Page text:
Amazon's Top Seller: a 685-Page Economics Book
Thomas Piketty addresses income inequality
By Matt Cantor, Newser User
Posted Apr 26, 2014 6:57 AM CDT
The book.   (

(Newser) – Thomas Piketty's book Capital in the Twenty-First Century may not be a quick read, but it's flying off the (digital) shelves. What makes a 685-page book on economic history, translated from French, Amazon's bestseller? Well, the reviews have been great; Paul Krugman calls it "truly superb" in the New York Review of Books. And it deals with an issue that speaks to Americans, writes Aimee Picchi at CBS News: income inequality. Piketty argues that the problem is tied to return on capital surpassing the economy's growth rate.

In other words, as Jordan Weissmann writes at Slate, "as economic growth slows in a country, the income generated by wealth balloons compared with income generated by work, and inequality skyrockets." Piketty, Weissmann notes, "has been perhaps the most important thinker on inequality of the past decade or so." His work has been instrumental in documenting the oft-discussed wealthiest 1%. While the book has been a sales success, however, it hasn't generated many Amazon reviews, Picchi points out; that could mean the readers who are buying it aren't actually getting around to reading the giant thing. (Another weird recent bestseller: Mein Kampf.)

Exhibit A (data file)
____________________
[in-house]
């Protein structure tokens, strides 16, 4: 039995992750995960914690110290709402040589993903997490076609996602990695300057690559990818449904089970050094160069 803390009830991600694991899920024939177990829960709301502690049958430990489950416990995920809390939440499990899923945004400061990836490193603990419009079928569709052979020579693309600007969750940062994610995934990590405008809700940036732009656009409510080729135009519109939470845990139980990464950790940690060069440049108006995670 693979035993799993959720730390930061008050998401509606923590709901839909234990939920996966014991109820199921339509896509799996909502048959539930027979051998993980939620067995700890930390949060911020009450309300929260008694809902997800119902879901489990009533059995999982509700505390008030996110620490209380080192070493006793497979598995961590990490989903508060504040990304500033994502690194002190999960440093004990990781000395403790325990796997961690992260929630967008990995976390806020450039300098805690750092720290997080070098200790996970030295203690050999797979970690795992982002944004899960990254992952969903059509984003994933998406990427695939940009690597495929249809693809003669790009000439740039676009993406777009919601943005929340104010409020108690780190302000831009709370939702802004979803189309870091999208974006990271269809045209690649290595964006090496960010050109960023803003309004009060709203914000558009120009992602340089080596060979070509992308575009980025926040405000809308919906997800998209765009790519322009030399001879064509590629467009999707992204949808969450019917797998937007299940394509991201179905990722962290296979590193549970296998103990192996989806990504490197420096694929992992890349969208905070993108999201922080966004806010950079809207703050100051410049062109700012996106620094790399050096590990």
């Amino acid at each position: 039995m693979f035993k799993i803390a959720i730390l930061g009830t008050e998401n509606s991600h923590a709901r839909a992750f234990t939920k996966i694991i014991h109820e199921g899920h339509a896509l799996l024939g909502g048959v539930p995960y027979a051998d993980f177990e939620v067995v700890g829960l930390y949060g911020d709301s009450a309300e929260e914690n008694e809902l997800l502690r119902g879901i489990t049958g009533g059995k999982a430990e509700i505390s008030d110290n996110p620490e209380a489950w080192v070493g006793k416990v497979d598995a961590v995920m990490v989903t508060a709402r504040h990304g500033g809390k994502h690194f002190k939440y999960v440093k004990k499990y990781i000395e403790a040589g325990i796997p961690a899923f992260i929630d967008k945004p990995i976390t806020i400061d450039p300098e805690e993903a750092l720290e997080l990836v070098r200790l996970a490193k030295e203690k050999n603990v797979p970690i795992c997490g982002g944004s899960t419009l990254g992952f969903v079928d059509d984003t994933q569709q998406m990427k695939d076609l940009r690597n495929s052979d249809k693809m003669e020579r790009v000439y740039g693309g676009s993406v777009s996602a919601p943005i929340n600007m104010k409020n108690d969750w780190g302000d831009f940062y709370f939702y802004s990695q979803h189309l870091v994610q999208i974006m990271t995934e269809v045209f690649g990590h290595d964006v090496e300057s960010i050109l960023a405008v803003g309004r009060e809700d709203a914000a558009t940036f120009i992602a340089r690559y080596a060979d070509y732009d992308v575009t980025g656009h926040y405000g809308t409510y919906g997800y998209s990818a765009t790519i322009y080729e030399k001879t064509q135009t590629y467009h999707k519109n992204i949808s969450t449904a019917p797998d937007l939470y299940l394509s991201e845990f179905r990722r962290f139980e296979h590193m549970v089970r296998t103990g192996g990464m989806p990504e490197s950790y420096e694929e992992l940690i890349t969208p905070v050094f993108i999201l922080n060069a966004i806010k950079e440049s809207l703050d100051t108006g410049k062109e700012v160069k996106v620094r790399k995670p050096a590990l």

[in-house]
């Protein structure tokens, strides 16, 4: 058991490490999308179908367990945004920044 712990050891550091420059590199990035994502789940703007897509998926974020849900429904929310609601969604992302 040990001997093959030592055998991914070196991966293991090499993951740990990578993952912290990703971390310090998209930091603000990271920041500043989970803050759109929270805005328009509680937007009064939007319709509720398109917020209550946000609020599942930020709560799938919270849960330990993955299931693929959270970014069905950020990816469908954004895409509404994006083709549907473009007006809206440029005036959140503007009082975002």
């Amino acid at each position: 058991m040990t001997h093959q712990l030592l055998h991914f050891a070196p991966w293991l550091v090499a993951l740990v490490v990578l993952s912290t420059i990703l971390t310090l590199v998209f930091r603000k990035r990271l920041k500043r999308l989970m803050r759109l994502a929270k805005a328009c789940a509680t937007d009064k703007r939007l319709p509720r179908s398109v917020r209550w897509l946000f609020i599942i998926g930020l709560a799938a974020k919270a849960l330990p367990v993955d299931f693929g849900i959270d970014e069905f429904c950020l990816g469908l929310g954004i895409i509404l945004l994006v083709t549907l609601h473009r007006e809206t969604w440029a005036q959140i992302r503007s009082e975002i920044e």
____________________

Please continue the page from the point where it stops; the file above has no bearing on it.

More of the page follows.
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Showing 3 of 29 comments
Apr 26, 2014 1:57 PM CDT
How about this - it's a 700 page book that's a bit more dense then a Steven king novel and will take longer to read.
Apr 26, 2014 8:01 AM CDT
Too bad the book flying off the shelves isn't the one that correctly predicted the financial collapse back in 1999 and also claimed the Fed's response would be to double down on printing money to the point we push the Dollar off it's status as the world's premier currency.
Apr 26, 2014 7:33 AM CDT
"could mean the readers who are buying it aren't actually getting around to reading the giant thing" or it means what it usually means: the critics will always bitch more than those who agree with it. it's been that way forever. i can have seven customers be totally happy with my work but it only takes one to throw that all off